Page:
It is recommended that you fully review the Department of Revenue’s G.S. § 105-164.13 to determine what exemptions apply to you if you do business in North Carolina.
Once you have established that you have sales tax nexus in North Carolina, you must register with the state to acquire a sales tax permit for collection. The state offers two ways to register for the collection of sales tax, including:
- Register for your permit online on the Department of Revenue’s website.
- Download form NC-BR and mail it to the Department of Revenue.
You’ll need all of your business information, including your Federal Employer Identification Number and, if you are located in the state, your North Carolina Secretary of State Number. The state offers a checklist for business registration, including the information you will need. This list also applies to sales tax permit registration.
You will pay North Carolina sales and use tax by:
- For Those in State – North Carolina is a destination-based sales tax collection state. This means that you will collect based on where the buyer is located. Because there are variable rates in all of North Carolina’s counties and some cities, you will need a tax calculator to determine the rate you’ll be charging for each purchase.
- Out of State Sellers – For out-of-state sellers, the same destination charges apply if you have nexus and are selling to a buyer in the state. This means you will need to track and collect sales tax on those transactions within the state.
- Shipping Charges – Shipping charges are taxable within North Carolina and should be included when calculating total sales tax due at the time of a transaction.
- Filing Your Tax Returns – The North Carolina Department of Revenue has an online portal through which you can pay your sales tax due here. You can also use the form E-500 to pay via mail.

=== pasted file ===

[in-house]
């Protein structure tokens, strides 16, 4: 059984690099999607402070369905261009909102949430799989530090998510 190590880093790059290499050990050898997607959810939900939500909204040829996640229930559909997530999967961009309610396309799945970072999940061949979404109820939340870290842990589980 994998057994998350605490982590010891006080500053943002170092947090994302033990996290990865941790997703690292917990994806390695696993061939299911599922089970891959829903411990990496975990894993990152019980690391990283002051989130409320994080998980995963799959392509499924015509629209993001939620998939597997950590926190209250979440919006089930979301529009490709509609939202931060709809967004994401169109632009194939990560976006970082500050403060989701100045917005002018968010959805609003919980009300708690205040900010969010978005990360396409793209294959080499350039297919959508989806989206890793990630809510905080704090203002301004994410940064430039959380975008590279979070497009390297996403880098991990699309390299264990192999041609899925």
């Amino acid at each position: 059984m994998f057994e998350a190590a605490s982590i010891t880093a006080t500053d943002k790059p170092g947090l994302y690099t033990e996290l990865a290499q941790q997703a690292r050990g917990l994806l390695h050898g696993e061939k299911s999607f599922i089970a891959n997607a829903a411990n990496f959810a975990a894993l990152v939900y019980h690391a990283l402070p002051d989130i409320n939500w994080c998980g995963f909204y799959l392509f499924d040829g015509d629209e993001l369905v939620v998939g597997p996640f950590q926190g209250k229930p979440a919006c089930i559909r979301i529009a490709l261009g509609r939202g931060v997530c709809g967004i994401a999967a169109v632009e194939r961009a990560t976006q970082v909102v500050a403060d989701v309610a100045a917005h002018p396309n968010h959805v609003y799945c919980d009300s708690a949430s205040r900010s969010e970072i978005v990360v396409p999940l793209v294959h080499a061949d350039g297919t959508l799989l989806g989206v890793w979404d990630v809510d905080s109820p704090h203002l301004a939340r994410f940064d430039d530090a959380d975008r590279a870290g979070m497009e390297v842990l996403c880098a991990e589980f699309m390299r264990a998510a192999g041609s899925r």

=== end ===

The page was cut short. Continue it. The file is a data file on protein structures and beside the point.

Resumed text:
How frequently you file will be determined by the amount of sales tax owed to the state. When you receive your permit, North Carolina will assign you a filing frequency, with the due dates listed below.
Quarterly: If sales tax liability is consistently less than $100 per month, filers can submit their tax returns every quarter on the following due dates:
|January – March (Q1)||April 30|
|April – June (Q2)||July 31|
|July – September (Q3)||October 31|
|October – December (Q4)||January 31|
Monthly: For those with tax liability between $100 and $20,000 per month, filing is expected every month on the following dates:
Monthly with Prepayment: North Carolina does not offer an annual payment option. They do, however, require monthly prepayment if the tax liability is greater than $20,000 per month consistently. The prepayment must be at least 65% of the tax due for the current month or the same month from the previous year. For those that this applies to, returns must be filed and paid online. This does not apply to those who file the E-500E for utility and liquor sales tax or the E-500J for machinery and equipment sales taxes.
Penalties and Interest for Late Payments
If payment is remitted late, there is a 10% failure to pay the penalty that will be due with the next payment. Interest will be charged as well from the date of the last received payment.
If payment is on time but filing is late, there is a failure to file penalty of 5% per month with a maximum fine of 25% for a single return.
For those with a zero return, filing is still required by the listed due date. There is no penalty for failing to file a zero return, but after 18 months, the permit may be revoked for lack of filing.
North Carolina Sales Tax Software
For those who are required to file and remit sales tax in the State of North Carolina, there are a number of factors to keep in mind. TaxTools sales tax software can help manage the destination-based sales tax collection and remittance required by the state with data review and sorting features and ensure tax compliance each step of the way. It can work in conjunction with your current website and eCommerce setup or can be integrated into your transaction setup. If you would like to learn more, contact us today or signup here for a free trial of the TaxTools software.
Last updated August 2023